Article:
As a redhead, there’s a little game that I play every day in summertime called “Stay in the Shade”. The rules are simple: make it to my destination as quickly as possible while avoiding all possible sunlight. This involves hopping from shade patch to shade patch. The cost of failure is the dread Irish Tan. These bizarre antics were inspiration for a game design called Shade.
As with any of the designs you find on this site, I heartily encourage you to prototype it and use it as a learning project. I know that there is a group of you itching to try out the latest 3D engines with sex-a-licious real-time shadows. This is your chance to finally use the technology in a way that produces meaningful game play.
I’ll give out the much coveted Bronze, Silver, and Gold Lost Garden badges to anyone who creates a worthy prototype.
You play the part of a rugged mushroom rancher who must collect adorable sentient mushrooms living in the shade. All you need to do is run up to a planted mushroom and touch it. It will pop out of the ground and start following you around. Lead it back to the start location and you’ll be awarded multiple point based off its size.
Unfortunately, it is a scorchingly hot day. You can meander about the landscape of giant grassy blocks with impunity due to your meglo-awesome wide brimmed hat, but the mushrooms wilt quickly in sunlight. To lead them back successfully, you’ll need to keep to the shadows and plot the optimal path home.
- Player: The player can move about on a 2D plane using the arrow keys or a joystick.
- Blocks: Strewn about the landscape are blocks that cast shadows.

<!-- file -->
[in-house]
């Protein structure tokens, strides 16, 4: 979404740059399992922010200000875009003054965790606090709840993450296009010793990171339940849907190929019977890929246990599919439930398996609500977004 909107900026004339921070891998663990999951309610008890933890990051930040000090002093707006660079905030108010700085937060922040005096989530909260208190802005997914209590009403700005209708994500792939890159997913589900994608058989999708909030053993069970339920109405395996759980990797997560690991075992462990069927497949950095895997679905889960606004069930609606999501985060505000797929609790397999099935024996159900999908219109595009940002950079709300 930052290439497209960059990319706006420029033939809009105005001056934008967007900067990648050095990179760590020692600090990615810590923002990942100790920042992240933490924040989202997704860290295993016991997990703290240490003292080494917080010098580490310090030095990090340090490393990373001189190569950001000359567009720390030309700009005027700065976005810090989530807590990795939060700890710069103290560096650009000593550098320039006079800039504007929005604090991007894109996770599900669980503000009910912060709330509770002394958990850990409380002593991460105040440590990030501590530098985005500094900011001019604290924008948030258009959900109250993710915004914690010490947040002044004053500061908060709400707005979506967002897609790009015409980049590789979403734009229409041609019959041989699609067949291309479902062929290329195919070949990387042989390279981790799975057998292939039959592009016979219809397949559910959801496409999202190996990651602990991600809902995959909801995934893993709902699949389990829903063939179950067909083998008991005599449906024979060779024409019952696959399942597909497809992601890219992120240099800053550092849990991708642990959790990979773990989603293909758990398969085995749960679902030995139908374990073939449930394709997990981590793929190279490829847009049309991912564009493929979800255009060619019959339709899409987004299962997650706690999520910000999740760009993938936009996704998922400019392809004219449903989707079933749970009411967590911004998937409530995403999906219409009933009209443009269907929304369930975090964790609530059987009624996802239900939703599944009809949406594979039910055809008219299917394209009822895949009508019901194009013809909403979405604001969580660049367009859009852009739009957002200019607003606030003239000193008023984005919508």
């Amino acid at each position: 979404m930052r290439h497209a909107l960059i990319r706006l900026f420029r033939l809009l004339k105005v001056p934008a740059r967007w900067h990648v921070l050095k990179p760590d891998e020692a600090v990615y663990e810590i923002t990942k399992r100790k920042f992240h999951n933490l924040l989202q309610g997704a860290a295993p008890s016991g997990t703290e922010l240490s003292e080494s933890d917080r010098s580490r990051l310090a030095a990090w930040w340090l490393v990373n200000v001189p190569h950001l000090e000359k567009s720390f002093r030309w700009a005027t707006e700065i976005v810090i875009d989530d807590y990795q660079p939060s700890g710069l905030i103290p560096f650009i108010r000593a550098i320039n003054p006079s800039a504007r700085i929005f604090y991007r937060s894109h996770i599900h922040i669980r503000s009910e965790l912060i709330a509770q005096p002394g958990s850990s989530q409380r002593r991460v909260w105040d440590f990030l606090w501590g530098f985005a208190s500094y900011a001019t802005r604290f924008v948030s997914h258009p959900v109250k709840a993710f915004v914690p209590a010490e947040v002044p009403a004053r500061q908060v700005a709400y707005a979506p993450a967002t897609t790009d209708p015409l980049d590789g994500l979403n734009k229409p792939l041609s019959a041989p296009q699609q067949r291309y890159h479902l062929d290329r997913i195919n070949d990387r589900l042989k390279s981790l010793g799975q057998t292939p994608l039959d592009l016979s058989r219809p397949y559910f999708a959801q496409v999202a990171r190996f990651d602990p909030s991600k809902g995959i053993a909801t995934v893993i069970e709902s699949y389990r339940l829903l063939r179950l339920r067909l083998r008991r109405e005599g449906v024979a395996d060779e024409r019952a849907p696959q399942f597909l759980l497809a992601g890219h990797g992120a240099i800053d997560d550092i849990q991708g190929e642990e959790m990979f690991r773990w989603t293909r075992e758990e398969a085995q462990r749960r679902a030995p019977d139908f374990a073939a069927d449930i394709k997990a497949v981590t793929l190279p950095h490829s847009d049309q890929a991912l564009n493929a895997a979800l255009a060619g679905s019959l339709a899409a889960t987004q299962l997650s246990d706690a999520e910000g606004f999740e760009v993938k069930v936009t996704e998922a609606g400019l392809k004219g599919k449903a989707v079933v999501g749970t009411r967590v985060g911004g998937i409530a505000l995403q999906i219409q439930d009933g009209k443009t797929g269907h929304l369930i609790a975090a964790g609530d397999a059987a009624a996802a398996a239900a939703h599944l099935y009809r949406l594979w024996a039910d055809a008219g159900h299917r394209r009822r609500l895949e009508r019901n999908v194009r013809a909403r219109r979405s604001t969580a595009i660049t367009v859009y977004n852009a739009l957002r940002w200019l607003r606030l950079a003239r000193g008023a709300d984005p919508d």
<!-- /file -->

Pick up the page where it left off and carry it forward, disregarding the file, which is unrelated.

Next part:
- Planted mushrooms: In the shadows of the blocks, planted mushrooms will slowly spawn over time. If left alone they will slowly grow in size.
- Mushrooms: If the player runs into a Planted Mushroom, it will pop out of the ground and start following the player’s motions exactly. If multiple mushrooms are collected, they will follow in a line behind the player. A mushroom can last in direct sunlight about a second before they expire. This amount of time is cumulative and is shown by slowly shrinking the mushroom as it is exposed to more sunlight.
- Homebase: This is a spot on the ground that you need to lead the mushrooms back to in order for them to be counted.
- Mushroom score: In the upper right hand corner of the screen is the HUD. The most important element is the Mushroom score that shows you how many mushrooms you’ve collected so far today.
- Day timer: The day slowly progresses from morning to evening over 15 minutes. The shadows change position as the day progresses.
Winning the game
The game is over at the end of the day. Total mushrooms collected is entered into a highscore table.
We’ve had lovely real time shadows for quite some time, but very few designs take advantage of the technology. Luckily there are an immense number of cheap 3D engines that can pump out real-time shadows. Some options:
- XNA: https://en.wikipedia.org/wiki/Microsoft_XNA
- Unity: https://docs.unity3d.com/Manual/LightMode-Realtime.html
Not so long ago, this tech was the exclusive domain of techsperts like id and Epic. But now there are no excuses. And the very clever folks will figure that you can make this game in a 2D engine with a little finagling.
Since this design is likely a 3D game, I’m not providing art assets. I recommend that you use cubes and other primitives for the various elements in the scene. They are inexpensive, highly effective and can always be replaced at a later point with more advanced models once you’ve proven out the gameplay.
With this type of game, a good amount of pleasure will come from the motion of the mushrooms following the player and the movement of the shadows over time. Slick graphics can enhance this, but they aren’t necessary to find the fun. Again, no excuses.
Once the basic gameplay is in place, there are immense opportunities for more interesting variations.
- Movable blocks: Blocks that you can push around allow you to create optimal paths for harvesting mushrooms.